Plastic waste pipe

I wish there was such a thing as a "gooseneck" piece of pipe to enable a slight adjustment to be made.
Any experience of the flexible length made by McAlpine?
Anyone succefully applied a bit of heat to crank a bit of pipe?
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On 12/06/2019 19:17, DerbyBorn wrote:

Not specifically that make but I used a but as a temp measure some years back. It was in place while I was working on the kitchen. It did the job without any issues. I'm not sure I'd trust in somewhere I could see etc, just in case it did leak.
Sometimes a couple of fittings with a slight angle, set to cancel it out, but then adjusted to give the 'nudge' you want works. You do need the space for them.
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Sorry - not Gooseneck - but a sort of offset to enable a pipe run to re- align by a couple of inches without sharp bends.
(New waste to old hole)
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On 12/06/2019 19:47, DerbyBorn wrote:

Yes, I guessed that. The two fittings idea is ideal for that. Pop into a shop and have a play.
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I have realised that what I need is something that goes against the trend - I want a shower waste with a lower outlet. Most are made to be as "low profile" as possible - I want the water to go out through a hole halfway down the thickness of a joist and it is fairly close to the joist and I want it free flowing.
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There used to be some kind of stuff like that floppy plastic used for rainwater butt tops. I think there is one on my Kitchen sink. Its been in there for over 20 years now and has not leaked. However I suspect its got some recent reason why its not used, toxic to spiders or something.. grin. Brian
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On 12/06/2019 19:17, DerbyBorn wrote:

I have a flexible pipe between my bog and the down pipe inlet and it works well. To gain more room between a wall and the side of the pan I had to offset the outlet of the pan and the inlet of the downpipe by around 3cm so they were not in line. It also allows the close coupled pan to be installed much easier in that you can fit the flexible pipe both ends before pushing the pan towards a back wall. The lesson I learnt was to use the correct size (it comes in a couple of lengths). Too long and you cannot compress it enough and/or the bends get too tight.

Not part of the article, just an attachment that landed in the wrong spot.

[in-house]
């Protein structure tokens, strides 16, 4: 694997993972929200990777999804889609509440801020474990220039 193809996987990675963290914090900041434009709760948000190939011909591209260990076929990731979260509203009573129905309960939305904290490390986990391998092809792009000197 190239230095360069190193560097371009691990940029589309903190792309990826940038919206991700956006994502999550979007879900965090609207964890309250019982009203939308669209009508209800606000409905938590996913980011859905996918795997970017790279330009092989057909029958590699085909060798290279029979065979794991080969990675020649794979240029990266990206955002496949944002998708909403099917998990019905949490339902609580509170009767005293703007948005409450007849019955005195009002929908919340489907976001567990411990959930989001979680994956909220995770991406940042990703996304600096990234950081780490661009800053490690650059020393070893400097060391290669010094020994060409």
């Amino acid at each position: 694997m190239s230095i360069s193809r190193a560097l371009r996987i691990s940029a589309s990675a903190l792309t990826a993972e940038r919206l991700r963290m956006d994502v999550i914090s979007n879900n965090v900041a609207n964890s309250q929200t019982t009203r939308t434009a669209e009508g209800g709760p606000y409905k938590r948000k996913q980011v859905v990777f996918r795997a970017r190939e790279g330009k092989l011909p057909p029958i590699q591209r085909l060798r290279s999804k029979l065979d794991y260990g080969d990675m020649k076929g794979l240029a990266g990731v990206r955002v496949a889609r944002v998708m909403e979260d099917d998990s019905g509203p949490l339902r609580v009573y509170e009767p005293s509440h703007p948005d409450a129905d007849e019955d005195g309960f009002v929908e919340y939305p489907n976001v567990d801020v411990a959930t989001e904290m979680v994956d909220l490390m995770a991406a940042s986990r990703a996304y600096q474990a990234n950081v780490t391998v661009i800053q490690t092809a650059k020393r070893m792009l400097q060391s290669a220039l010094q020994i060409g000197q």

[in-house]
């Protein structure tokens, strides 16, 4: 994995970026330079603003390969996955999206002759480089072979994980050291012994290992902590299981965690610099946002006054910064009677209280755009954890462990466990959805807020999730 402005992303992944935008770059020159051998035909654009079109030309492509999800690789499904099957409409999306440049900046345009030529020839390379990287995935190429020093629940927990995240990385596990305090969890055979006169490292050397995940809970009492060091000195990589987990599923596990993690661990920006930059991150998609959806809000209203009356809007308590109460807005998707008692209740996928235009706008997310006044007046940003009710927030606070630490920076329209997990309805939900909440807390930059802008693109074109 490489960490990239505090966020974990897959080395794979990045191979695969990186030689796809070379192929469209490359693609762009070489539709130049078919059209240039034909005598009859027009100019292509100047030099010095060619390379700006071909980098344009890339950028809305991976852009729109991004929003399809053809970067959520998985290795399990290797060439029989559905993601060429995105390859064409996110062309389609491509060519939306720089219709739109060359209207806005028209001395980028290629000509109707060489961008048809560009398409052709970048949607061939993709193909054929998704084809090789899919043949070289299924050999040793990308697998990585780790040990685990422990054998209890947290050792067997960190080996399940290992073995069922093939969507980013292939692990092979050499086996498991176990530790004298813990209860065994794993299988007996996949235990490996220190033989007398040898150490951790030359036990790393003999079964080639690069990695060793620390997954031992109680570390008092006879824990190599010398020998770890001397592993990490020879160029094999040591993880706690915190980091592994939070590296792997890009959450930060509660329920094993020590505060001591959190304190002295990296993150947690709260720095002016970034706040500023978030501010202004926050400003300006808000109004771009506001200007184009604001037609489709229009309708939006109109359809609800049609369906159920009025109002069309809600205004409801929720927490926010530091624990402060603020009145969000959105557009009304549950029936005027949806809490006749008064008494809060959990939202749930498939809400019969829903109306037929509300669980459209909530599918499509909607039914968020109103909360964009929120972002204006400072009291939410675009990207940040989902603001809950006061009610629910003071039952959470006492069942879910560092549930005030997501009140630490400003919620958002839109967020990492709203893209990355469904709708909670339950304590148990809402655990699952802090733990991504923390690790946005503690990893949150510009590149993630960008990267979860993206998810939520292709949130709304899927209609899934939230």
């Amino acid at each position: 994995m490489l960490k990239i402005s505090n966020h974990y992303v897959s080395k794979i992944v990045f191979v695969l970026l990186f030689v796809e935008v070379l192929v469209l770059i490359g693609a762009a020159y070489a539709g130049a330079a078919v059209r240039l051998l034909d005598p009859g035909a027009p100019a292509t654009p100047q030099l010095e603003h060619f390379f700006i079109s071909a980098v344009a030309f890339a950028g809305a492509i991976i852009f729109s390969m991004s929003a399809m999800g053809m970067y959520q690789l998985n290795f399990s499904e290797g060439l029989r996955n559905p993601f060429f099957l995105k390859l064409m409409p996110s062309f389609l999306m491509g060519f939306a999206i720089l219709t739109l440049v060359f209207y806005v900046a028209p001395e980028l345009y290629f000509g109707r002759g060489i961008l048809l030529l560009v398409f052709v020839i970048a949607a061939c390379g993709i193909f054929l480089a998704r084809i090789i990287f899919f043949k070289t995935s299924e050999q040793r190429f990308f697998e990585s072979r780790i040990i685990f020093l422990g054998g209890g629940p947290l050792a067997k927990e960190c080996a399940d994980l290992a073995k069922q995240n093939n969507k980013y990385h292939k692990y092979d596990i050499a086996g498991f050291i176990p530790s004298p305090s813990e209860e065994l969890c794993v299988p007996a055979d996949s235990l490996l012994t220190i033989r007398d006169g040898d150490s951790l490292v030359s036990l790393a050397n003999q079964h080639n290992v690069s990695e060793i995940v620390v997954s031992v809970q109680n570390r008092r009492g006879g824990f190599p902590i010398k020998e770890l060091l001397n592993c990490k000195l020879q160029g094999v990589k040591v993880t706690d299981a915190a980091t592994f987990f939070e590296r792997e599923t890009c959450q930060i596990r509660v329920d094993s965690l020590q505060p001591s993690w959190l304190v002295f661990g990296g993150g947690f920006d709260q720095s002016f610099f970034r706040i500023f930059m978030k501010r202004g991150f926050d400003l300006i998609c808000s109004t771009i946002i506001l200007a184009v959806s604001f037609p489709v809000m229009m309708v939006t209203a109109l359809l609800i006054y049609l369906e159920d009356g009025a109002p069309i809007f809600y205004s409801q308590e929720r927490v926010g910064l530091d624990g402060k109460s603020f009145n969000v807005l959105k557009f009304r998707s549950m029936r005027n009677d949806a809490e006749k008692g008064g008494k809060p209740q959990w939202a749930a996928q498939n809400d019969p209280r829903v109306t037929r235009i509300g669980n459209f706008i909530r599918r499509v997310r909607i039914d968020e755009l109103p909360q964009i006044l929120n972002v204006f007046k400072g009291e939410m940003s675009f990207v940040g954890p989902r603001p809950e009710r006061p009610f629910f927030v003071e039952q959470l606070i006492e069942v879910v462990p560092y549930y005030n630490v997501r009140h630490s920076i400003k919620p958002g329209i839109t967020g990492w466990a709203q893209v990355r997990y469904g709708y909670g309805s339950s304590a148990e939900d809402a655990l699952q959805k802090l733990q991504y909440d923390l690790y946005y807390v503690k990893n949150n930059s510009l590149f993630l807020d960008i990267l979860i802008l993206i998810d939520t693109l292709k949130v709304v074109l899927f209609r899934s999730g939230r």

When re-modelling the kitchen the sink was moved and I also have a short length of flexible plastic waste pipe between the trap and the previous pipe waste outlet. It has been in place for over a year without problems.
Both flexible plastic waste pipes came from Screwfix so its whatever brand they sell/sold.
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On 12/06/2019 20:01, alan_m wrote:

It may have been Toolsatan (in my area TS and SF are next door to one another)
https://www.toolstation.com/viva-slinky-fit-flexible-pan-connector/p90210
Longer one (that I purchased first and was too long)
https://www.toolstation.com/flexible-pan-connector/p44832
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On Wednesday, 12 June 2019 19:17:55 UTC+1, DerbyBorn wrote:

Yes, boil the kettle & plunge it in. Up & down it a bit to get more hot water inside. You get very little open time when it's lifted out, have to have everything ready set up & move quick.
I made a sidestep/chicane type arrangement. Mould was 2 strips of wood screwed down onto wood base. one part of the pipe was pushed against one side, the other bit against the other side to make the chicane/sidestep/etc. Hold it in place until cold.
NT
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In article <f1562551-4d61-4d98-b8af-57e0e2ea5e36

Wouldn't it be easier to block one end and empty the kettle into the other end?
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Terry Casey wrote:

Or pour in hot sand, give it some support while bending/moulding?
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On Thursday, 13 June 2019 10:34:34 UTC+1, Andy Burns wrote:

only heats the inside so no use you'd need a big kettle to pour for 1 minute and what a pain compared to bunging the pipe in the kettle

sand gives you no temperature regulation only heats the inside and the last thing the pipe needs is support. If you heat it to the point where it does, ie above boiling, the result's misshapen.
NT
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Google "JOLLYFLEX waste pipe"...
I have a bit (in 1 1/4") under a sink that's exposed to frost. Bend to siphon shape in summer, bend straight in winter -- has worked leak-free for over 15 years.
It will go brittle outside where exposed to direct sunlight/UV, and fail within a decade or so.
Thomas Prufer
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